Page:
United States Court of Appeals, District of Columbia Circuit
D.C. Association of Chartered Public Schools, et al., Appellants
District of Columbia, et al., Appellees
November 5, 2018
from the United States District Court for the District of
Columbia (No. 1:14-cv-01293)
P. Dunbar argued the cause for appellants. With him on the
brief were Carl J. Nichols and Thomas C. Kost.
Lederstein, Assistant Attorney General, Office of the
Attorney General for the District of Columbia, argued the
cause for appellees. With him on the briefs were Karl A.
Racine, Attorney General, Loren L. AliKhan, Solicitor
General, and Caroline S. Van Zile, Deputy Solicitor General.
R. Hoellen and Lauren R.S. Mendonsa were on the brief for
amicus curiae Council of the District of Columbia in support
E. Warin, Osvaldo Vazquez, Marcus Gadson, and Jonathan Smith
were on the brief for amici curiae Community Members and
Organizations in support of defendants-appellees.
Before: Henderson, Srinivasan and Millett, Circuit Judges.
Srinivasan, Circuit Judge.
1996, Congress enacted the School Reform Act, which
established parallel systems of traditional public schools
and charter schools in the District of Columbia. The Act
requires the District to fund the operating expenses of
public and charter schools on a uniform, per-student basis.
In this case, the D.C. Association of Chartered Public
Schools contends that the District's school funding
practices inadequately fund charter schools. The district
court rejected the Association's claims. We conclude,
though, that the district court lacked jurisdiction to hear
Constitution's District Clause grants Congress the power
"[t]o exercise exclusive Legislation in all Cases
whatsoever, over [the] District [of Columbia]." U.S.
Const. art. I, § 8, cl. 17. Pursuant to that Clause,
Congress can delegate "legislative power" to the
District. District of Columbia v. John R. Thompson
Co., 346 U.S. 100, 109 (1953). Congress did so in the
District of Columbia Self-Government and Governmental
Reorganization Act, Pub. L. No. 93-198, 87 Stat. 774 (1973)
(codified as amended at D.C. Code § 1-201.01 et
seq.)-also known as the Home Rule Act, or HRA-which
sought to "relieve Congress of the burden of legislating
upon essentially local District matters," id.
however, limited the District's power to legislate in
certain respects. Of most relevance for our purposes,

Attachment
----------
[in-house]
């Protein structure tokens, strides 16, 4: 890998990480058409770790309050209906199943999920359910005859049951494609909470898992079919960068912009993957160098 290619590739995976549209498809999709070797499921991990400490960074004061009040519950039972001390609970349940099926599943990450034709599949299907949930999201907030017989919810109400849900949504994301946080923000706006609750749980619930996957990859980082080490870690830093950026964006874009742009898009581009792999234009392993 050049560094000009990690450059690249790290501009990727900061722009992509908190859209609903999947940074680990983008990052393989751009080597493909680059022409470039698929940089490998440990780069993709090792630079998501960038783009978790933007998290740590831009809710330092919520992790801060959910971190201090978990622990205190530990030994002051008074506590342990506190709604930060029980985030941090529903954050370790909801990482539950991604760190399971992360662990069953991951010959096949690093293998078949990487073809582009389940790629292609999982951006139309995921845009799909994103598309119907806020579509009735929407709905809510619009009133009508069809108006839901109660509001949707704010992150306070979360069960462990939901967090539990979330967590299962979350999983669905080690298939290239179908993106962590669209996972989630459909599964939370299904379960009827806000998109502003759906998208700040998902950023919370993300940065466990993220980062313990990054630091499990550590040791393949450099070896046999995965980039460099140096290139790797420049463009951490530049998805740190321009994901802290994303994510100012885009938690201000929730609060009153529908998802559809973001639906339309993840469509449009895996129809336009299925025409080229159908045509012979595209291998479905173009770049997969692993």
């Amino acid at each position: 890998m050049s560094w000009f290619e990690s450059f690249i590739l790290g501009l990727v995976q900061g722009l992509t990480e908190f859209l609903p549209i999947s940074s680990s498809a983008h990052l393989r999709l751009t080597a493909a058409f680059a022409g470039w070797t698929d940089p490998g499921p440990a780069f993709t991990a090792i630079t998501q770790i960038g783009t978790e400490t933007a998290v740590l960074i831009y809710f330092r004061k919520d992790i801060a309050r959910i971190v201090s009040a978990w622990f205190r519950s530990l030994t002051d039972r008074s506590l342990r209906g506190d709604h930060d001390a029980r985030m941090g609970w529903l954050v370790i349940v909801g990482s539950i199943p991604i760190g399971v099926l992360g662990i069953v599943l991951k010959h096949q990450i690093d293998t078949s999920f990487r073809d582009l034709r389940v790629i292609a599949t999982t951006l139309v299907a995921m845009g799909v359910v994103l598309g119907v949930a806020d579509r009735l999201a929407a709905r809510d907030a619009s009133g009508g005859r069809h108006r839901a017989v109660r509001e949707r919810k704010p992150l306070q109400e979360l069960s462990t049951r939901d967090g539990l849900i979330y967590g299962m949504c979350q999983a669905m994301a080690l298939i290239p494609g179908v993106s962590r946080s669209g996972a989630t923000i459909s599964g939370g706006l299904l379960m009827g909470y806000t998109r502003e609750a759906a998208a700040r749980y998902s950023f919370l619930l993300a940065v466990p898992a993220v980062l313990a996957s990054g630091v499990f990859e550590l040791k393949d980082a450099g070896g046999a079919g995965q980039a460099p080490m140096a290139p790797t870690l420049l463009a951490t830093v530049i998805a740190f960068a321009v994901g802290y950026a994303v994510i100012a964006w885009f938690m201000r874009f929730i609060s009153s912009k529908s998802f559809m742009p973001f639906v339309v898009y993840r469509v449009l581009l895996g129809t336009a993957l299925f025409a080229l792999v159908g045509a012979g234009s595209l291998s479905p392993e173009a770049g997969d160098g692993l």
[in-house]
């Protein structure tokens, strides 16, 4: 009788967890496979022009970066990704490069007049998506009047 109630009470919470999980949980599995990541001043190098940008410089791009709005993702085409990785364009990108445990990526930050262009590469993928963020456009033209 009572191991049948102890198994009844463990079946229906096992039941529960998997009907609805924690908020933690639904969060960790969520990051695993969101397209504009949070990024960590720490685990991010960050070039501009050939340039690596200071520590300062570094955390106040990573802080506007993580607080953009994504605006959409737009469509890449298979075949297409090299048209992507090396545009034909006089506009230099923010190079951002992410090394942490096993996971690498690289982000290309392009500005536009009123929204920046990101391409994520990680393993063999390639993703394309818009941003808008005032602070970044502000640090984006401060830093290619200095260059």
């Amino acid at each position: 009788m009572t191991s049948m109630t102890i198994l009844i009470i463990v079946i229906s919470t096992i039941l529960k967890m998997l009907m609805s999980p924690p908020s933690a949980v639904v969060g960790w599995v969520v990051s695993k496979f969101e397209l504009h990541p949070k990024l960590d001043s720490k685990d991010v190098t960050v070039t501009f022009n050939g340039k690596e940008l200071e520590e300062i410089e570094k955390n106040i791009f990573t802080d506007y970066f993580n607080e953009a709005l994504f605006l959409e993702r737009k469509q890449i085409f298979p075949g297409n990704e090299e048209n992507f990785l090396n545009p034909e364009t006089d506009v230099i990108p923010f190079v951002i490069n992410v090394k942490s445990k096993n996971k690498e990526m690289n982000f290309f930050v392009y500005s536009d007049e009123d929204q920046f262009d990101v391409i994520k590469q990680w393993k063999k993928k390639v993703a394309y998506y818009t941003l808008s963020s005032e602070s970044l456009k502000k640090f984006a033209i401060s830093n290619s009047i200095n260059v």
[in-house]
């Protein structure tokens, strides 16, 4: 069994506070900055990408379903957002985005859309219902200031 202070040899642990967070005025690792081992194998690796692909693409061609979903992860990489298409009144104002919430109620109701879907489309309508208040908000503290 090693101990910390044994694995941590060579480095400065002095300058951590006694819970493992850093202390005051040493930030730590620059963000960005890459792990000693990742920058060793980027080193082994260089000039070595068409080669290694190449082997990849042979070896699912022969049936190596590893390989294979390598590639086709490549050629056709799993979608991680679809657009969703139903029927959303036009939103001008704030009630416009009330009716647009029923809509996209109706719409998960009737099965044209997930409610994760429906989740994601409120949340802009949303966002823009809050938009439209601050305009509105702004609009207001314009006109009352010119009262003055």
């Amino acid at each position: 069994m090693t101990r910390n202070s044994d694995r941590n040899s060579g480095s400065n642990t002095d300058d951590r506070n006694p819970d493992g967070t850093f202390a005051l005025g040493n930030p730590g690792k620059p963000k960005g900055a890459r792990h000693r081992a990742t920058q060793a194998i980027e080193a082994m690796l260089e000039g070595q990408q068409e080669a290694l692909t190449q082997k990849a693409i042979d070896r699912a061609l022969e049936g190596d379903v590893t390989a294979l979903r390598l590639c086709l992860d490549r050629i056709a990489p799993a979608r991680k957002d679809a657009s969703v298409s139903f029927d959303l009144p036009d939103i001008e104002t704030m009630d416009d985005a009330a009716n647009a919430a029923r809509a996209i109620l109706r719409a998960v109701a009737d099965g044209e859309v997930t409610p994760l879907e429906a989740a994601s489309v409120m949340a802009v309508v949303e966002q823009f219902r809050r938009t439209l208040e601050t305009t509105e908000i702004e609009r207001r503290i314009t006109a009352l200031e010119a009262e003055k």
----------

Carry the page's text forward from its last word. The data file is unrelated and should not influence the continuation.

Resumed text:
Congress barred the District from amending or repealing an
Act of Congress that "is not restricted in its
application exclusively in or to the District."
Id. § 602(a)(3).
1996, Congress enacted the School Reform Act, Pub. L. No.
104-134, 110 Stat. 1321-107 (1996), which authorized the
creation of charter schools in the District. The Act
addresses the annual operating budgets for both traditional
public schools and charter schools. It provides that the
District "shall establish . . . a formula to determine
the amount of . . . the annual payment to the Board of
Education for the operating expenses of the District of
Columbia public schools . . . [and] the annual payment to
each public charter school for [its] operating
expenses." Id. § 2401(b)(1). The
"amount of the annual payment" for each school
"shall be calculated by multiplying a uniform dollar
amount . . . [by] the number of students" enrolled at
the school. Id. § 2401(b)(2).
District's uniform per-student funding level for both
traditional public and charter schools is currently $10, 658.
See D.C. Code § 38-2903. But the District
allocates certain additional funding to traditional public
schools above the per-pupil amount (including for maintenance
of facilities and for teacher pensions). The District also
applies the per-pupil formula to traditional public schools
and charter schools in a slightly different way: the District
makes one annual payment to traditional public schools based
on the prior year's enrollment, see D.C. Code
§ 38-2906(a), whereas for charter schools, the ...